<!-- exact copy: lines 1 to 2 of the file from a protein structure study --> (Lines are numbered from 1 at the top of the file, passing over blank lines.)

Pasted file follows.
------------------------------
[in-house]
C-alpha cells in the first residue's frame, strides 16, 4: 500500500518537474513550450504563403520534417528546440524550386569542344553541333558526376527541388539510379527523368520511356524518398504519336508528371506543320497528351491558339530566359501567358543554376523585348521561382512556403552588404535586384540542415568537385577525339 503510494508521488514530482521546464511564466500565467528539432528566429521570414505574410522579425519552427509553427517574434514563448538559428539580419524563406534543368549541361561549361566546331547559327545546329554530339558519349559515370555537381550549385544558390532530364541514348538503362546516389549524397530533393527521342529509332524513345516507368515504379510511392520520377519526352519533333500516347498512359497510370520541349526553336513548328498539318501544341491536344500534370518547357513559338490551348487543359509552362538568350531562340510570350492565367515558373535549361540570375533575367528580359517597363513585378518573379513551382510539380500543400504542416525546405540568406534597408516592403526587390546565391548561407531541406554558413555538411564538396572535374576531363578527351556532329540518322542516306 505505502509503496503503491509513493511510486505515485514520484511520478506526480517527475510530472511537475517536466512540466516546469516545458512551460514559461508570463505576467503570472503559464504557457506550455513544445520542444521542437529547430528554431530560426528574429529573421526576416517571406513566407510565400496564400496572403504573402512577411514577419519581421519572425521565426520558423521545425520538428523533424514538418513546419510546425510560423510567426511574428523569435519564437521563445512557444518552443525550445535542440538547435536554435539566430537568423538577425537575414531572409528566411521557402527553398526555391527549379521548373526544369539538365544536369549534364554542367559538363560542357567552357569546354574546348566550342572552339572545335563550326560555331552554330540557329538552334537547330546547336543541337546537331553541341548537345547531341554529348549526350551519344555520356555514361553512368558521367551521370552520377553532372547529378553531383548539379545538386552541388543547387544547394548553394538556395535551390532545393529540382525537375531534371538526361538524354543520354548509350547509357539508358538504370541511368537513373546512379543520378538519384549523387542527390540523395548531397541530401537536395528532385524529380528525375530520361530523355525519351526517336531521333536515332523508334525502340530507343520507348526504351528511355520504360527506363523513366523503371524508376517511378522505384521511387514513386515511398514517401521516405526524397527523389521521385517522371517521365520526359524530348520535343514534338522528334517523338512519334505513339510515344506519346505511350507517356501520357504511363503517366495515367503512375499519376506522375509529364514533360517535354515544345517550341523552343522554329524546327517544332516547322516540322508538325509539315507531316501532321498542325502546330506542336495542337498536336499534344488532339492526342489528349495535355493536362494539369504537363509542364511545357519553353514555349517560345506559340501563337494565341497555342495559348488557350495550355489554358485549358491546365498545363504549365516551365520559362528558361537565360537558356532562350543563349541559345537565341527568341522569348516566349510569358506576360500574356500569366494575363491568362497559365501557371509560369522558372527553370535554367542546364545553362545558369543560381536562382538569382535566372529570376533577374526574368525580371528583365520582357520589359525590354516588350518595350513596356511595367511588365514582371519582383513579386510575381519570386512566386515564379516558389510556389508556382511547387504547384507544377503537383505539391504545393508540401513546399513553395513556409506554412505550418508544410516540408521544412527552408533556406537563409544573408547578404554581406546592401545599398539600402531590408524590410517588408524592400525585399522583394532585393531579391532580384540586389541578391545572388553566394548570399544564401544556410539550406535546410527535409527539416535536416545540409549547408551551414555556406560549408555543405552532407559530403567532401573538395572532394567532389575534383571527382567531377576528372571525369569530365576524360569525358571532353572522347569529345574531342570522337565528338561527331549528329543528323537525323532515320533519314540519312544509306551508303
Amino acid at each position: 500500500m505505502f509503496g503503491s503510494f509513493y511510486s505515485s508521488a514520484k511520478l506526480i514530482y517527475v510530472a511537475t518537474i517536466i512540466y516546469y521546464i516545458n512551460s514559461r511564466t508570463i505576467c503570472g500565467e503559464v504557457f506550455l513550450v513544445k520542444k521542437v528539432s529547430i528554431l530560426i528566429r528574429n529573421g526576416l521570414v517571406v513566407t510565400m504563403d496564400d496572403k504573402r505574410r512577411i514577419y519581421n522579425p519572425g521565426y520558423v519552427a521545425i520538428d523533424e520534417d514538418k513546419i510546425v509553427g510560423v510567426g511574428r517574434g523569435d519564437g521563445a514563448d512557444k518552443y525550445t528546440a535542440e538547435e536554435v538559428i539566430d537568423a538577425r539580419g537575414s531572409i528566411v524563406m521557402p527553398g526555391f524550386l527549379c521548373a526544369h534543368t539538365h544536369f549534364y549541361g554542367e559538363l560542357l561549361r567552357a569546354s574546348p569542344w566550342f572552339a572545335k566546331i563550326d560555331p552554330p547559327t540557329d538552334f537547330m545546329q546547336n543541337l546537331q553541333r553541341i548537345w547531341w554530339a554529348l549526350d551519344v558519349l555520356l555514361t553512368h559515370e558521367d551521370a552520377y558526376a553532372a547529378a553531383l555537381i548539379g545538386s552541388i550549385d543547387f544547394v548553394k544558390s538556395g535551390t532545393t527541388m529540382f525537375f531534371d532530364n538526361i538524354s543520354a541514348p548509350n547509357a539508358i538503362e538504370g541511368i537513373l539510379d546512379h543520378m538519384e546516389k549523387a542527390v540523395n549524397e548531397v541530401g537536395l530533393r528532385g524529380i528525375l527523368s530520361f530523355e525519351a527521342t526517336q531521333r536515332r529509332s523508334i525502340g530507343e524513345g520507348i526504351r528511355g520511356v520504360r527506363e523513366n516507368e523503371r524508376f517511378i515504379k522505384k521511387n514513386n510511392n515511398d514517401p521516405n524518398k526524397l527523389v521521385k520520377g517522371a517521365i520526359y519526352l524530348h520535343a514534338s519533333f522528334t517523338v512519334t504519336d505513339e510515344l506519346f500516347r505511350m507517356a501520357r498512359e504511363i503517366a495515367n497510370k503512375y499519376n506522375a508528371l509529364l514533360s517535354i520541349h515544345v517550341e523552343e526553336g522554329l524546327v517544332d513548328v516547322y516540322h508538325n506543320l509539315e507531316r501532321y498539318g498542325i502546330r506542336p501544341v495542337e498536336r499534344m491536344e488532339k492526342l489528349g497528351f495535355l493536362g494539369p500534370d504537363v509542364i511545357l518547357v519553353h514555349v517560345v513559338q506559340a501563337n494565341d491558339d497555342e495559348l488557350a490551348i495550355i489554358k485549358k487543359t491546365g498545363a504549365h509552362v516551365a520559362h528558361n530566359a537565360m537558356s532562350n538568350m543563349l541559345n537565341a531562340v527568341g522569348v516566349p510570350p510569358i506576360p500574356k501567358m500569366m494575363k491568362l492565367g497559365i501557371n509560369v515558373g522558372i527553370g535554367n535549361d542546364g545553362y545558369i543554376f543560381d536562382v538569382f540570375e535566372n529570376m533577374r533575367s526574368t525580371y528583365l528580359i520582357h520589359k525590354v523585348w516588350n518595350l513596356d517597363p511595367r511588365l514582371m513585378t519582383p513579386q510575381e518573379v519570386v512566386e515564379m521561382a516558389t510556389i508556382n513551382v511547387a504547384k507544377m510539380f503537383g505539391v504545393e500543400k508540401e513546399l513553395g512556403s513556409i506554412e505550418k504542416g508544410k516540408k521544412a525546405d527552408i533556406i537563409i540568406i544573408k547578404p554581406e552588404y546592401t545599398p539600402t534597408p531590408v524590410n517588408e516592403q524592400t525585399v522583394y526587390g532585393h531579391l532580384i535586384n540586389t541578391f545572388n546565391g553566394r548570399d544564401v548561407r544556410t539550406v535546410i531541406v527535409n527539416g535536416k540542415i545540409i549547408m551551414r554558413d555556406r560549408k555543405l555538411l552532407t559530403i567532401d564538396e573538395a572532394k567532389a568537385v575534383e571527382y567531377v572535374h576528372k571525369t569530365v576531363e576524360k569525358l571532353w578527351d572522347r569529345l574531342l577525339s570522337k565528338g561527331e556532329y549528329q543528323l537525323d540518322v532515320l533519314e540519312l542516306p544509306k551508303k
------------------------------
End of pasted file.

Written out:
[in-house]
C-alpha cells in the first residue's frame, strides 16, 4: 500500500518537474513550450504563403520534417528546440524550386569542344553541333558526376527541388539510379527523368520511356524518398504519336508528371506543320497528351491558339530566359501567358543554376523585348521561382512556403552588404535586384540542415568537385577525339 503510494508521488514530482521546464511564466500565467528539432528566429521570414505574410522579425519552427509553427517574434514563448538559428539580419524563406534543368549541361561549361566546331547559327545546329554530339558519349559515370555537381550549385544558390532530364541514348538503362546516389549524397530533393527521342529509332524513345516507368515504379510511392520520377519526352519533333500516347498512359497510370520541349526553336513548328498539318501544341491536344500534370518547357513559338490551348487543359509552362538568350531562340510570350492565367515558373535549361540570375533575367528580359517597363513585378518573379513551382510539380500543400504542416525546405540568406534597408516592403526587390546565391548561407531541406554558413555538411564538396572535374576531363578527351556532329540518322542516306 505505502509503496503503491509513493511510486505515485514520484511520478506526480517527475510530472511537475517536466512540466516546469516545458512551460514559461508570463505576467503570472503559464504557457506550455513544445520542444521542437529547430528554431530560426528574429529573421526576416517571406513566407510565400496564400496572403504573402512577411514577419519581421519572425521565426520558423521545425520538428523533424514538418513546419510546425510560423510567426511574428523569435519564437521563445512557444518552443525550445535542440538547435536554435539566430537568423538577425537575414531572409528566411521557402527553398526555391527549379521548373526544369539538365544536369549534364554542367559538363560542357567552357569546354574546348566550342572552339572545335563550326560555331552554330540557329538552334537547330546547336543541337546537331553541341548537345547531341554529348549526350551519344555520356555514361553512368558521367551521370552520377553532372547529378553531383548539379545538386552541388543547387544547394548553394538556395535551390532545393529540382525537375531534371538526361538524354543520354548509350547509357539508358538504370541511368537513373546512379543520378538519384549523387542527390540523395548531397541530401537536395528532385524529380528525375530520361530523355525519351526517336531521333536515332523508334525502340530507343520507348526504351528511355520504360527506363523513366523503371524508376517511378522505384521511387514513386515511398514517401521516405526524397527523389521521385517522371517521365520526359524530348520535343514534338522528334517523338512519334505513339510515344506519346505511350507517356501520357504511363503517366495515367503512375499519376506522375509529364514533360517535354515544345517550341523552343522554329524546327517544332516547322516540322508538325509539315507531316501532321498542325502546330506542336495542337498536336499534344488532339492526342489528349495535355493536362494539369504537363509542364511545357519553353514555349517560345506559340501563337494565341497555342495559348488557350495550355489554358485549358491546365498545363504549365516551365520559362528558361537565360537558356532562350543563349541559345537565341527568341522569348516566349510569358506576360500574356500569366494575363491568362497559365501557371509560369522558372527553370535554367542546364545553362545558369543560381536562382538569382535566372529570376533577374526574368525580371528583365520582357520589359525590354516588350518595350513596356511595367511588365514582371519582383513579386510575381519570386512566386515564379516558389510556389508556382511547387504547384507544377503537383505539391504545393508540401513546399513553395513556409506554412505550418508544410516540408521544412527552408533556406537563409544573408547578404554581406546592401545599398539600402531590408524590410517588408524592400525585399522583394532585393531579391532580384540586389541578391545572388553566394548570399544564401544556410539550406535546410527535409527539416535536416545540409549547408551551414555556406560549408555543405552532407559530403567532401573538395572532394567532389575534383571527382567531377576528372571525369569530365576524360569525358571532353572522347569529345574531342570522337565528338561527331549528329543528323537525323532515320533519314540519312544509306551508303